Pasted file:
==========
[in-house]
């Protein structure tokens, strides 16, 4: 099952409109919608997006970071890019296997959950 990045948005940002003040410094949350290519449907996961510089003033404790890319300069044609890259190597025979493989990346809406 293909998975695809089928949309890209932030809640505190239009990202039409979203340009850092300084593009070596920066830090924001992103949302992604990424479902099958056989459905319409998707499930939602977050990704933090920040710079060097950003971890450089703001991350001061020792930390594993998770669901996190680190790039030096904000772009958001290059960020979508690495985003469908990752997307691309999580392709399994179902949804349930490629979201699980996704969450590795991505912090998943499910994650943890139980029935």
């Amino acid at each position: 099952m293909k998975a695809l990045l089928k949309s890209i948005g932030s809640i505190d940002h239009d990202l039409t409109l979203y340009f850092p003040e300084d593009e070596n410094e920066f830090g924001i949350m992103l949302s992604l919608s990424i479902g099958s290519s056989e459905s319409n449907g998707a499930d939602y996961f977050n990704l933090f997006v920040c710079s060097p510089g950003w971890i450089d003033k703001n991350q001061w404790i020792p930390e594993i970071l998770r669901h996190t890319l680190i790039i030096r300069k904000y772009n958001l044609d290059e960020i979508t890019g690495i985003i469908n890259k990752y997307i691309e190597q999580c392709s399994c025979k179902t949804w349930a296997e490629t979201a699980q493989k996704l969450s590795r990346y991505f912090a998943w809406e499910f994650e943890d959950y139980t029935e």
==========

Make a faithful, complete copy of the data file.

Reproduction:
[in-house]
């Protein structure tokens, strides 16, 4: 099952409109919608997006970071890019296997959950 990045948005940002003040410094949350290519449907996961510089003033404790890319300069044609890259190597025979493989990346809406 293909998975695809089928949309890209932030809640505190239009990202039409979203340009850092300084593009070596920066830090924001992103949302992604990424479902099958056989459905319409998707499930939602977050990704933090920040710079060097950003971890450089703001991350001061020792930390594993998770669901996190680190790039030096904000772009958001290059960020979508690495985003469908990752997307691309999580392709399994179902949804349930490629979201699980996704969450590795991505912090998943499910994650943890139980029935």
């Amino acid at each position: 099952m293909k998975a695809l990045l089928k949309s890209i948005g932030s809640i505190d940002h239009d990202l039409t409109l979203y340009f850092p003040e300084d593009e070596n410094e920066f830090g924001i949350m992103l949302s992604l919608s990424i479902g099958s290519s056989e459905s319409n449907g998707a499930d939602y996961f977050n990704l933090f997006v920040c710079s060097p510089g950003w971890i450089d003033k703001n991350q001061w404790i020792p930390e594993i970071l998770r669901h996190t890319l680190i790039i030096r300069k904000y772009n958001l044609d290059e960020i979508t890019g690495i985003i469908n890259k990752y997307i691309e190597q999580c392709s399994c025979k179902t949804w349930a296997e490629t979201a699980q493989k996704l969450s590795r990346y991505f912090a998943w809406e499910f994650e943890d959950y139980t029935e």